After the doc hooked me up to the pads, we finished our chat, and I had another 4:20 on the clock.
While sitting in the private room though, the doc swung back in for 12 seconds to tell me that they had just hired a new massage therapist and I should let him know if my wife and I would like to take advantage?
HECK YES! Sign me up!
Guess what though? I didn’t take him up on the offer. Why? Because while I’d love a good massage to work out the rest of my chronic back pain, I didn’t know what the cost was, how long the sessions were, could I fit one into my schedule, or was any of it covered by insurance?
Effectively, I was left with more questions than answers, and one of the fundamental principals of Marketing is a confused mind never buys. Another way of saying this is with the KISS method – Keep It Simple, Stupid.
Keep your sales and marketing as simple as possible so people can understand it quickly and buy when the time is right.
Another Upsell Opportunity Missed
Ok, let’s say the doc made $50 on my visit: $33 for my co-pay; and $17 from my insurance.
Again, considering my exchange with the front office, the doc, and the therapy staff takes all of 15 minutes, that’d be the equivalent of earning $200/hour, or the same $400,000/year.
What if I opted for the massage though? Well, given that the typical massage is around $100/hour, that would’ve increased the sale from $50 to $150 on my visit.
That’s a 300% increase in revenue!
How hard would it be for the doctor to automate adding the ability for his patients to opt-in to additional treatments, like massages?
Well, every time I walk into the office I tell the doc what’s hurting. If they added one more screen that allowed me to opt-in to all the services that were available at the time of my visit, they’d have to hire more staff to keep up with demand.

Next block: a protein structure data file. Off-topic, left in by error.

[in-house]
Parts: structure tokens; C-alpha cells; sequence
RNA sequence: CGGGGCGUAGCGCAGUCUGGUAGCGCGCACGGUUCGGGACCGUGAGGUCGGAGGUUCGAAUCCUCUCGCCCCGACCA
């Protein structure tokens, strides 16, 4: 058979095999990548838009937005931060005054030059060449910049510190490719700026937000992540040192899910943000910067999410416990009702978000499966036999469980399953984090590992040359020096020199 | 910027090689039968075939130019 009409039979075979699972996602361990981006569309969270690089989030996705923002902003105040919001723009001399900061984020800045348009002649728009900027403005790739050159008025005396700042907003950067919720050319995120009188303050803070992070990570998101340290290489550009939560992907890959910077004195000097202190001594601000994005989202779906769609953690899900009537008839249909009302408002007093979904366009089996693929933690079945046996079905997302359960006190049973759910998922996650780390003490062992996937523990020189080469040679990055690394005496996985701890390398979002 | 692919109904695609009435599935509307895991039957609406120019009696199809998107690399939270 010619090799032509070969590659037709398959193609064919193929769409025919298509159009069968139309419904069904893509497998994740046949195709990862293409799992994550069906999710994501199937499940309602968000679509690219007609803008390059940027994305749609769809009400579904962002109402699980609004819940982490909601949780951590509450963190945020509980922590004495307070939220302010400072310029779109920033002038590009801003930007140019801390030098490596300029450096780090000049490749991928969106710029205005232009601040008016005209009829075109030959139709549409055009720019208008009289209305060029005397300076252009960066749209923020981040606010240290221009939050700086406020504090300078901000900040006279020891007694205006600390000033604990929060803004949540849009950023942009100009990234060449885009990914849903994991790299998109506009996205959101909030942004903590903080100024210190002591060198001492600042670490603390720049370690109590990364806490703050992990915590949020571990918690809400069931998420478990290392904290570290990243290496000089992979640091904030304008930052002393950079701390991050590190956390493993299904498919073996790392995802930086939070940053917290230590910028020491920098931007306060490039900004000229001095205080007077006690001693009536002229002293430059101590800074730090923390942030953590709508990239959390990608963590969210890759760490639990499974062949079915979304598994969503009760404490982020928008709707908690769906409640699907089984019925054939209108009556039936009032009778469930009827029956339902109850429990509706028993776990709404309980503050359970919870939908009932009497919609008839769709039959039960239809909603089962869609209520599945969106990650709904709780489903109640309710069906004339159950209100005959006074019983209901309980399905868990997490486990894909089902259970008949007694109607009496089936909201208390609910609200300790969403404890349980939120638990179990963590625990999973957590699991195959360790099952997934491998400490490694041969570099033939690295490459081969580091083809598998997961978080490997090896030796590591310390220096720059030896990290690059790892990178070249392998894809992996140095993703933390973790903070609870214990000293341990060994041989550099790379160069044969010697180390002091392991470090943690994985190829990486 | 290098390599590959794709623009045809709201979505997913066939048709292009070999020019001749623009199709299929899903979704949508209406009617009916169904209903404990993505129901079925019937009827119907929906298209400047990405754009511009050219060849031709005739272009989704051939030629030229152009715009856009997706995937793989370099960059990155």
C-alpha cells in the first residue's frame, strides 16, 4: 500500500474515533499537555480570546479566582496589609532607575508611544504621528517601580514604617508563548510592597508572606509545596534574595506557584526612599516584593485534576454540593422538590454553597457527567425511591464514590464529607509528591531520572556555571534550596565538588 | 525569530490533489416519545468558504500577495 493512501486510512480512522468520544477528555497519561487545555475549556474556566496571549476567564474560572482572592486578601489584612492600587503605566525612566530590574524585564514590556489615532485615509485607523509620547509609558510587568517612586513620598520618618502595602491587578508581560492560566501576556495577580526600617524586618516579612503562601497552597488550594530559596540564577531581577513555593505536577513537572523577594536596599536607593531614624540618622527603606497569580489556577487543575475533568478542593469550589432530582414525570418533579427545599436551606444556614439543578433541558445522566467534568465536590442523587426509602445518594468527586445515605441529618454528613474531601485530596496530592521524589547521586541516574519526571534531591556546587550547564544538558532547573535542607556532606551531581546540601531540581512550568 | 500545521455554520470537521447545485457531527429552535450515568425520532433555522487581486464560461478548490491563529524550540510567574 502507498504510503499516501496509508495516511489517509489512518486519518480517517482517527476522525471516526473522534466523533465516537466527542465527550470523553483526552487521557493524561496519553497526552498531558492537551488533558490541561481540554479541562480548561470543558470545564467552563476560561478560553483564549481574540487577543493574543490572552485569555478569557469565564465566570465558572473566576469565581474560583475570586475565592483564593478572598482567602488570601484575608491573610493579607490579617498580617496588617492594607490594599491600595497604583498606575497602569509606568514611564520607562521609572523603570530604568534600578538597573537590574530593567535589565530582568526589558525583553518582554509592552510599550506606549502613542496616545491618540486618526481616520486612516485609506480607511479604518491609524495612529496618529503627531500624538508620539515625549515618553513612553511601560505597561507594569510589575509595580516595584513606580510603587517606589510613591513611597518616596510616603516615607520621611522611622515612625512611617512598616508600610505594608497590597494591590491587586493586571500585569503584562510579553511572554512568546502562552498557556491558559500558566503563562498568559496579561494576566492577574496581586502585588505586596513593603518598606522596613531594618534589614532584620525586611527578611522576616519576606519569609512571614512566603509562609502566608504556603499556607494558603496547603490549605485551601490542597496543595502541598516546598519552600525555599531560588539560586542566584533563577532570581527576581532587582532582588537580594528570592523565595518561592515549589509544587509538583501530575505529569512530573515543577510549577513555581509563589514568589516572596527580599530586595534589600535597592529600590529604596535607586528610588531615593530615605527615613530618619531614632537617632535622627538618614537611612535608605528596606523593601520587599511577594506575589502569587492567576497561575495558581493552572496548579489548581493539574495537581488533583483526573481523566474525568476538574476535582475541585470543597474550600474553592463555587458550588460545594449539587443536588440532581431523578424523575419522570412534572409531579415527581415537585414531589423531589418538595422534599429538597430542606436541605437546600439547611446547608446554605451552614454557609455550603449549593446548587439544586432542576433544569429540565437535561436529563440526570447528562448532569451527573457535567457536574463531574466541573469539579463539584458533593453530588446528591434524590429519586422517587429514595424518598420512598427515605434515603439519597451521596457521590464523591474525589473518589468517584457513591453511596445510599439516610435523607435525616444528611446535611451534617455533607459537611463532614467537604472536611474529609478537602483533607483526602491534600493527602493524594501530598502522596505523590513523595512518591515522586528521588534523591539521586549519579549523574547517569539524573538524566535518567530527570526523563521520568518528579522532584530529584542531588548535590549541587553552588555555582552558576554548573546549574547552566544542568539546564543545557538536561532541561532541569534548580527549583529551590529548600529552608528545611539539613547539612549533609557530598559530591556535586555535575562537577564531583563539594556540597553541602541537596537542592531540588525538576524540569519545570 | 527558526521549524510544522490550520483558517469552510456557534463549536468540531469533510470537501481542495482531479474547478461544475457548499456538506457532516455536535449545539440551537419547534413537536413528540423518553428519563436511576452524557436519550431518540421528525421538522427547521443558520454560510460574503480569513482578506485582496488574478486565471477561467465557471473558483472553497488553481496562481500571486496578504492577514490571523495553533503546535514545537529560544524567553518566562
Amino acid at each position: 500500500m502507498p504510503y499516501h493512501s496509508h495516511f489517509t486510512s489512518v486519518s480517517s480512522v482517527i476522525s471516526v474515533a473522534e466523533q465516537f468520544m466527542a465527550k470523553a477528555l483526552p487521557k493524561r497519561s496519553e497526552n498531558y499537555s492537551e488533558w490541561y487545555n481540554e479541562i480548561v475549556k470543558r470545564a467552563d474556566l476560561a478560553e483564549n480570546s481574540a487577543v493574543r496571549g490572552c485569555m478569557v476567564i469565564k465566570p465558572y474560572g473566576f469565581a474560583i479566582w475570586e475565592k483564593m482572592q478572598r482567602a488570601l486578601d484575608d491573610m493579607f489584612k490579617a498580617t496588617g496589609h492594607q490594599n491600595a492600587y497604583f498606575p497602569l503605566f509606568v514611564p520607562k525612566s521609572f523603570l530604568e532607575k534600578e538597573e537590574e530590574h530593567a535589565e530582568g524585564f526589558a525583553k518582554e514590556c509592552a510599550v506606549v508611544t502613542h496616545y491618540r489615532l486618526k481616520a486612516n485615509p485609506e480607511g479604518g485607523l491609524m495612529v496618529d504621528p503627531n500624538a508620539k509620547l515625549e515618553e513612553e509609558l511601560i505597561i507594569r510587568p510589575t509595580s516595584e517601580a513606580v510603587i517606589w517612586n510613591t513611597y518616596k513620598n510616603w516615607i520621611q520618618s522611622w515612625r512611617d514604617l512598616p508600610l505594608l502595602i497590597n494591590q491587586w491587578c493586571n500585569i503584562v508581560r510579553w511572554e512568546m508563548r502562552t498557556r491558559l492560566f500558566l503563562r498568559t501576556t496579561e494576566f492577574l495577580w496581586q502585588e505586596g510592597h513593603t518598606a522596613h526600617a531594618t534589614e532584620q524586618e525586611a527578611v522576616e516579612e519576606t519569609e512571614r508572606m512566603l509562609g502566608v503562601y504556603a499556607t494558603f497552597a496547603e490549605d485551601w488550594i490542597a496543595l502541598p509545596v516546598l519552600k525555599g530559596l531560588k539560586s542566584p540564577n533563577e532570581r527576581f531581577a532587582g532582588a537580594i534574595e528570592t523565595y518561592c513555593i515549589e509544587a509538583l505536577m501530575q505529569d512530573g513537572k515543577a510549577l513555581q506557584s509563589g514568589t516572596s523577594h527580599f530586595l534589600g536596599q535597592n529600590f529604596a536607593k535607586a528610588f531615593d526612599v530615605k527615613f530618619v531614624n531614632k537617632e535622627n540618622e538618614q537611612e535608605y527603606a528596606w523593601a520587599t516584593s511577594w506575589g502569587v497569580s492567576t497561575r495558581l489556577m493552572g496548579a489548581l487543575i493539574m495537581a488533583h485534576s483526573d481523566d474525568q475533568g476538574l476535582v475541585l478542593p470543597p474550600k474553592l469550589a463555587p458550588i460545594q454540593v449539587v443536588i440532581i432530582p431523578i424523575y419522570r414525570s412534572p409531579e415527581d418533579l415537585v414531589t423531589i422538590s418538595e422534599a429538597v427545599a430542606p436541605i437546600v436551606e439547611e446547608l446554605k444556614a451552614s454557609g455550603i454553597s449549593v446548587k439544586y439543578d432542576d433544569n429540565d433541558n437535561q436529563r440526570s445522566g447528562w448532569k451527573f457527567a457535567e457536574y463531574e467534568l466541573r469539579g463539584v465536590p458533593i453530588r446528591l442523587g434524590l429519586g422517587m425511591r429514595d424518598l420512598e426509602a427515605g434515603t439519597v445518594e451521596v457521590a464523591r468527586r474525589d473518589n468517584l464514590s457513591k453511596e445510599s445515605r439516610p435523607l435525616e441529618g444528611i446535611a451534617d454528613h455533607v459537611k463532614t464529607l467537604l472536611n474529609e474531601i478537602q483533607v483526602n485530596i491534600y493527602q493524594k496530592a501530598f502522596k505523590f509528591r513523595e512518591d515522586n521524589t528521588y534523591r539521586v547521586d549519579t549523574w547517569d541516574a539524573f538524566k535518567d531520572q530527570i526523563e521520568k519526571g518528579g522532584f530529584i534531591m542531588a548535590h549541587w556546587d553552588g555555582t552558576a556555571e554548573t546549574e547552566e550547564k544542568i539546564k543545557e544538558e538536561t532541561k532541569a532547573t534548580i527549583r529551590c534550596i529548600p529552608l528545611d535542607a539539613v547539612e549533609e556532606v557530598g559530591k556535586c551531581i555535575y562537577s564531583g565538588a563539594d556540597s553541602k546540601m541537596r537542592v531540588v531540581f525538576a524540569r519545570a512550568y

Maybe I wouldn’t have time for an hour-long massage on every visit, but I might have an extra few bucks and minutes to spend on additional stimulation therapy, or that crazy back stretching machine.
The fact is, even with offices that never run a marketing campaign, there are dozens of small changes that can be implemented today to make them more profitable, and deliver better customer experience.
What Changes Can You Make Today?
Those were just two real-world examples I experienced in just a few hours yesterday and how these businesses were missing out on major opportunities.
I actually see these missed opportunities with almost every interaction I have with other business owners. Folks like my landscaper, pest control company, window cleaners, HVAC company, and more. Those should all be services provided by the same organization.
Upsell after upsell is available with any business, so what small offerings can you add to your business that’ll make a massive impact on the bottom line?
Not sure what upsells you should offer? No problem. Just ask your customers. I’m not kidding. Ask them, and they’ll tell you exactly what you should be selling them.
Share with the community what they say in the comments below!
Thomas Buttino – Upsell Advocate